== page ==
The babysitters club of Shamong gets certified

Girl Scouts learn from Red Cross how to care for the young

The Indian Mills Fire Company has ensured that Shamong Township Girl Scouts Troop No. 24709 received proper training and certification from the Red Cross to babysit siblings and family friends.

Troop Leader Mindy McKeown said that while the certification course can be done through the Girl Scouts of South Jersey in Cherry Hill, it costs $90 per child and lessons were cancelled in March when COVID-19 hit New Jersey.

Deputy Fire Chief Joe Everman, whose daughter Kaliegh is in the troop, approached McKeown and offered his expertise and the firehouse to teach the girls about babysitting.

“I wanted to do it for my daughter and her troop, and it gets the squad more involved with the community,” he expressed. “If we’re more involved with the community, we have a better chance of getting more volunteers. That’s my ‘payout.’ If I can get that.”

Everman’s certification in the American Red Cross allowed him to teach the course and later test the Scouts on their knowledge. They must pass a written test to receive their certificates from the Red Cross. Classes on the humanitarian organization’s website — RedCross.org — range from $35 to $45 per person. Everman teaches the course for free.

Certifications are good for two years, after which the girls can get recertified or earn a higher-tiered certification.

The courses, taught for three hours on Aug. 23 and 30 at the firehouse, equipped the Scouts with knowledge on how to administer CPR or the Heimlich maneuver to a child, what foods are nutrient dense and safe for small children to eat and how to market oneself to families. The girls also got an introduction to medicine that could inspire them to have medical careers in the future.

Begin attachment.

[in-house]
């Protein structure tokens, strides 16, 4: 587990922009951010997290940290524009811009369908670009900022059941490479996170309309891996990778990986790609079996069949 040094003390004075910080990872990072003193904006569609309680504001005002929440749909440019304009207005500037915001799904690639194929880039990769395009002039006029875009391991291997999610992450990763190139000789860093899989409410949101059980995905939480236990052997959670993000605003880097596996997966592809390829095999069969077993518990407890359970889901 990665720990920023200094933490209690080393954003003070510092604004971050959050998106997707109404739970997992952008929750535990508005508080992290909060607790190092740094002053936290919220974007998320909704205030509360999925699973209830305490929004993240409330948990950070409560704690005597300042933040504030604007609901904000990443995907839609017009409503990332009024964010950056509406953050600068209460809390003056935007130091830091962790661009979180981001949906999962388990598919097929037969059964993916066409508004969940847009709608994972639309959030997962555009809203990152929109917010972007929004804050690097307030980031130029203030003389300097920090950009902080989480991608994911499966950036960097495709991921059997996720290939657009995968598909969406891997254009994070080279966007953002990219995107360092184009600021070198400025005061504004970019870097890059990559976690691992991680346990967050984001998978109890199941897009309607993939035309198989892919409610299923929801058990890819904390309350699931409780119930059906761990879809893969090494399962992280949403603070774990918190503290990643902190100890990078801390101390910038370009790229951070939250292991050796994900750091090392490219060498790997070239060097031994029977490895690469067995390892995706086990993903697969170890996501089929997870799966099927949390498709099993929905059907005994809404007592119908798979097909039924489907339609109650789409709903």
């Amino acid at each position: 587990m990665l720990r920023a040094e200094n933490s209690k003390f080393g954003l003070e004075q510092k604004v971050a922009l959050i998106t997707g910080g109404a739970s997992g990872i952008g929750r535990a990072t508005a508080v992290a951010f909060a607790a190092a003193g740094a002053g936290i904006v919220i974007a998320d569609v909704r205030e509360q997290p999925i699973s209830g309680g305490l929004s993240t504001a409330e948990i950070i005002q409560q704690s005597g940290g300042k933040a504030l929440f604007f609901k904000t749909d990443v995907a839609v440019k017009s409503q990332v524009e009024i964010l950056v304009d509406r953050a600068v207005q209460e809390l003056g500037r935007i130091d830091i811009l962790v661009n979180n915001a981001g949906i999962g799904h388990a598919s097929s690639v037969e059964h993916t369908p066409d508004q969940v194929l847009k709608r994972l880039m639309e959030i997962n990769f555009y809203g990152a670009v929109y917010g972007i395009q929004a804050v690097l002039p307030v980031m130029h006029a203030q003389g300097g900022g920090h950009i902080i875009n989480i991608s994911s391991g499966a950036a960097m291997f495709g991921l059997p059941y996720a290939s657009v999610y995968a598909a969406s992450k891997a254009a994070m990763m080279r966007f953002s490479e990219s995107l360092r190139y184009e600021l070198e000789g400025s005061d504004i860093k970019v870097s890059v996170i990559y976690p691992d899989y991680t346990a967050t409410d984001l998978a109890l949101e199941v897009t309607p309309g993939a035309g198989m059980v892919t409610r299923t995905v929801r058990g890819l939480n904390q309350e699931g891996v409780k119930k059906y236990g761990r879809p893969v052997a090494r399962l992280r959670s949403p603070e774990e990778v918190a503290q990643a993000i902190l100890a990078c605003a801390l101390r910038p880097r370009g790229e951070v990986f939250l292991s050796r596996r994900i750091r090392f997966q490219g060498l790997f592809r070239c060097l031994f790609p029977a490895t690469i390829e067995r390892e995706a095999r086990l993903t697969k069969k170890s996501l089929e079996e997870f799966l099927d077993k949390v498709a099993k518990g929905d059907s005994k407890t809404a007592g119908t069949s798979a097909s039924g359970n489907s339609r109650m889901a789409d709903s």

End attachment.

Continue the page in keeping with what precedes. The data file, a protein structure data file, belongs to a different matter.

“They were working on how to put a resume together, what information you should have on there,” McKeown explained. “When you go to speak to someone you want to employ you, what do you say (to them)? What are the skills you want to convey to them?”

She recalled a training video that depicted a babysitter getting interrupted by a child who refused to go to sleep. The girls were then taught to engage in mindless activities with the child that would help him or her fall asleep quicker.

But not all concepts were easy for the troop to grasp. Vocabulary was a barrier for McKeown’s daughter, Melina, who didn’t understand what it meant for a kid to be in shock. The mother had to explain what shock meant and how a sitter should respond.

The McKeowns live in a large neighborhood in Shamong with three other troop families, while Everman’s family is in a smaller development with very few family groups. So the Red Cross has included videos and PowerPoints on how the girls can get to know more families and spread word of their babysitting services.

According to McKeown, the scouts learned how to review a customer’s home and determine if it is safe to work in and what to do if it isn’t, such as calling parents or declining a job offer. She will also consider having the preteens pack a first aid or babysitting kit (with food, bandages, blanket, etc.) for camping or hiking trips.

Everman is willing to teach Scouts in neighboring towns about the babysitting course at the firehouse.

“If you’re out and there’s something going on, it’s so much better to have someone who could help another person in a random situation,” McKeown advised.

“I am certified and scared to death and hope I never have to do it; let’s just say if I was at Wawa and someone needed CPR, I can jump up and give them the Heimlich.”